Bahamians outraged by “shacks and huts” travel report

NASSAU, Bahamas, Friday May 25, 2012 – An American journalist who reported that “the poorest Bahamians typically create makeshift homes out of straw…” felt the full weight of Bahamian fury earlier this week.

Freelance journalist Nellie Day, whose article “What types of houses do people live in the Bahamas?” was posted on the website www.travels.com, provoked howls of protest from hundreds of understandably outraged islanders who read it online.
 
The offended Bahamians fought back, sending a barrage of blistering criticism to her Twitter feed. Others threatened to e-mail the host website and lodge complaints about the inaccuracies of the article.

The deluge of righteous indignation paid off, with the website, agreeing to take down the article.
 
In a story that read more like fiction than fact, Day also contended that “lower and lower-middle class” Bahamians dwell in “small beach shacks and huts” that are often built from “straw or wood”, materials which “are readily available along the beach” or at “industrial and retail outlets”.

The article was accurate in some respects, but many readers who left comments online said they found the inaccuracies “insulting”. Some called for Day to publish an apology.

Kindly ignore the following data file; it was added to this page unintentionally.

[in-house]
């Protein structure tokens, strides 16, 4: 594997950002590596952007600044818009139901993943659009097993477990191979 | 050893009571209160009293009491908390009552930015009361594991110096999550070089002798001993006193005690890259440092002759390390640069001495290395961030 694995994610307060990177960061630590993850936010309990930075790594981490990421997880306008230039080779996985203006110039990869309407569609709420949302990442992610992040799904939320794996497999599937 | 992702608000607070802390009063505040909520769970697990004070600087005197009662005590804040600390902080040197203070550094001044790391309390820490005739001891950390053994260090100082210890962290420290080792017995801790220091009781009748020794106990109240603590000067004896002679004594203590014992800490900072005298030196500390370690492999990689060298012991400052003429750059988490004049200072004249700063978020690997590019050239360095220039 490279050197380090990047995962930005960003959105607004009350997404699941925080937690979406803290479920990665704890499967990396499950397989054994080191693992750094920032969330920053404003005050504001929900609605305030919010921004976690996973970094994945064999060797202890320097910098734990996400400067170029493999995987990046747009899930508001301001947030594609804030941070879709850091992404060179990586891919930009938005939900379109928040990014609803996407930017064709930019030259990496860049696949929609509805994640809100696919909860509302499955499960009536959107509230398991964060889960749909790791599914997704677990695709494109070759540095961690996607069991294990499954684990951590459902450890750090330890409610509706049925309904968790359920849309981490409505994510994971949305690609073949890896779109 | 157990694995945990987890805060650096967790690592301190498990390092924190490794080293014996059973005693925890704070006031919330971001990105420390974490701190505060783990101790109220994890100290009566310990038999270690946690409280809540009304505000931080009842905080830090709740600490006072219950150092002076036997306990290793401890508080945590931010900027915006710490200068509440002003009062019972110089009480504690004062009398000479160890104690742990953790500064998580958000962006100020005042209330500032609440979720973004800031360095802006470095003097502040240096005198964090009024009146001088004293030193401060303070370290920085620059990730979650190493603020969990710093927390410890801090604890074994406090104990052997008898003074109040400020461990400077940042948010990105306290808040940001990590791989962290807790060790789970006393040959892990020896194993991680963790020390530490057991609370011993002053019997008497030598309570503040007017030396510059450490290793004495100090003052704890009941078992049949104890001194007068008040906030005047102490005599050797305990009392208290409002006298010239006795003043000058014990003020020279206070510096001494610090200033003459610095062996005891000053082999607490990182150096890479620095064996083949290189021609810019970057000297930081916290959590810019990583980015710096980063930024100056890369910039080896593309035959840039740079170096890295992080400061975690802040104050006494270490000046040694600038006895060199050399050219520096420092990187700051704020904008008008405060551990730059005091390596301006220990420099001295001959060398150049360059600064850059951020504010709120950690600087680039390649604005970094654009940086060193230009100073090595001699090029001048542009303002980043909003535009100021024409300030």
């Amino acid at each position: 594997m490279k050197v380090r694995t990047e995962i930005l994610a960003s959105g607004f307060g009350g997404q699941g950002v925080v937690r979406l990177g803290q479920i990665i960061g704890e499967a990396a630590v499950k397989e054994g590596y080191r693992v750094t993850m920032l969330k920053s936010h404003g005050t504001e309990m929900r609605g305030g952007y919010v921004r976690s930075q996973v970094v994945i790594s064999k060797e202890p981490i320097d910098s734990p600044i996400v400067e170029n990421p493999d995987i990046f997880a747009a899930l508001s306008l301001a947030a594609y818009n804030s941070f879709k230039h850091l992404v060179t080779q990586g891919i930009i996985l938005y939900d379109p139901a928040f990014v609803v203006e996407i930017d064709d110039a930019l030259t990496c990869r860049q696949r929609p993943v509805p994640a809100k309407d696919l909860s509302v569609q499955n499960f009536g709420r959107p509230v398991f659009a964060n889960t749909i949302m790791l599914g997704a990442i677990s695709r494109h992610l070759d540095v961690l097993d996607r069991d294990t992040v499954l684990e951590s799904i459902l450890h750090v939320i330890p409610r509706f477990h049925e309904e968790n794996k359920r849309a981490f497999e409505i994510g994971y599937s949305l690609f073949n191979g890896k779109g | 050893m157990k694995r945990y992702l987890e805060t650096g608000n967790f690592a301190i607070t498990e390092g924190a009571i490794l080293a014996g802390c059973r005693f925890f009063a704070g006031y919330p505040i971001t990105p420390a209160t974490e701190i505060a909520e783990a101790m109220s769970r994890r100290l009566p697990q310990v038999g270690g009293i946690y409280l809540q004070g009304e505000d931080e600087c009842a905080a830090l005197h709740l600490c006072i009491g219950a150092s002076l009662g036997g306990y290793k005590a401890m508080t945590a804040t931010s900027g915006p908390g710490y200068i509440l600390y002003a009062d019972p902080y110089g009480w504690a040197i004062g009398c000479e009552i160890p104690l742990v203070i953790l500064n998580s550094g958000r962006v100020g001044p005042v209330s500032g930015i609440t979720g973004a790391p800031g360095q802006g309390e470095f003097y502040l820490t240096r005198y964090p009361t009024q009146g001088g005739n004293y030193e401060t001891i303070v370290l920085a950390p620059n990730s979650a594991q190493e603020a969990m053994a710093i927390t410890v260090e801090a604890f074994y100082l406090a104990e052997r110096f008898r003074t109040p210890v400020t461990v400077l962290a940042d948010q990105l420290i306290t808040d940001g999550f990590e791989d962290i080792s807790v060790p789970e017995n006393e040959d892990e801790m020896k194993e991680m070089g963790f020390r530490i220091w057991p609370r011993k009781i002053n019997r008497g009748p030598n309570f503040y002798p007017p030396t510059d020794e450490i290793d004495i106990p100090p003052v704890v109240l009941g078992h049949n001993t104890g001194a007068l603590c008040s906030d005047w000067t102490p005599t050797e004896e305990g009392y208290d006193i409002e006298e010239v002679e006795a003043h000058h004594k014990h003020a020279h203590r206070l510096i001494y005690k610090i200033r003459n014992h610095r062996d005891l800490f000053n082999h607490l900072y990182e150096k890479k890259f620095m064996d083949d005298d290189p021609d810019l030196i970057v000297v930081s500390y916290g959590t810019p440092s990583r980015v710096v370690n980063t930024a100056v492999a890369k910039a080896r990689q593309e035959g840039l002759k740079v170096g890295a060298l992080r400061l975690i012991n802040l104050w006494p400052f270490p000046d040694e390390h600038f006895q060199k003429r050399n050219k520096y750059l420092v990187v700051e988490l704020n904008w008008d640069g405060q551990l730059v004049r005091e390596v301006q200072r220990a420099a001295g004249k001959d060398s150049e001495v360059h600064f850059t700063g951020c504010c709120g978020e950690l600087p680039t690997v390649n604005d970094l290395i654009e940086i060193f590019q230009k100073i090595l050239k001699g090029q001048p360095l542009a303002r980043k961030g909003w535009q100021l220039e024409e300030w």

On her Twitter feed, the freelancer, who is believed to be based in California, claimed she had visited and researched the Bahamas before she wrote the article.
 
“For the record, on this Bahamian story, I have travelled to the Bahamas, I did talk to locals and I did research what other agencies had to say,” she said.

Day’s “travel and research” nevertheless inspired her to state that many Bahamians make their living “farming or selling trinkets at the local straw markets” in her article.  Some people jokingly commented that she must have visited the Bahamas in the 1960s.

The torrent of Bahamian invective prompted a response from Travels.com.

“The article in question was written by a freelance contributor, and not by a member of our staff. We have reviewed the article and determined that it does not meet the standards for our site, because of the number of factual inaccuracies in it,” a spokesperson said.
 
“Therefore, the article has been deleted from our site. It will take time for this change to show up on all of our servers, but the article will definitely be completely removed within the next 12 hours.

“We do sincerely apologise for any trouble or offense that this article caused,” the response concluded. Click here to receive free news bulletins via email from Caribbean360. (View sample)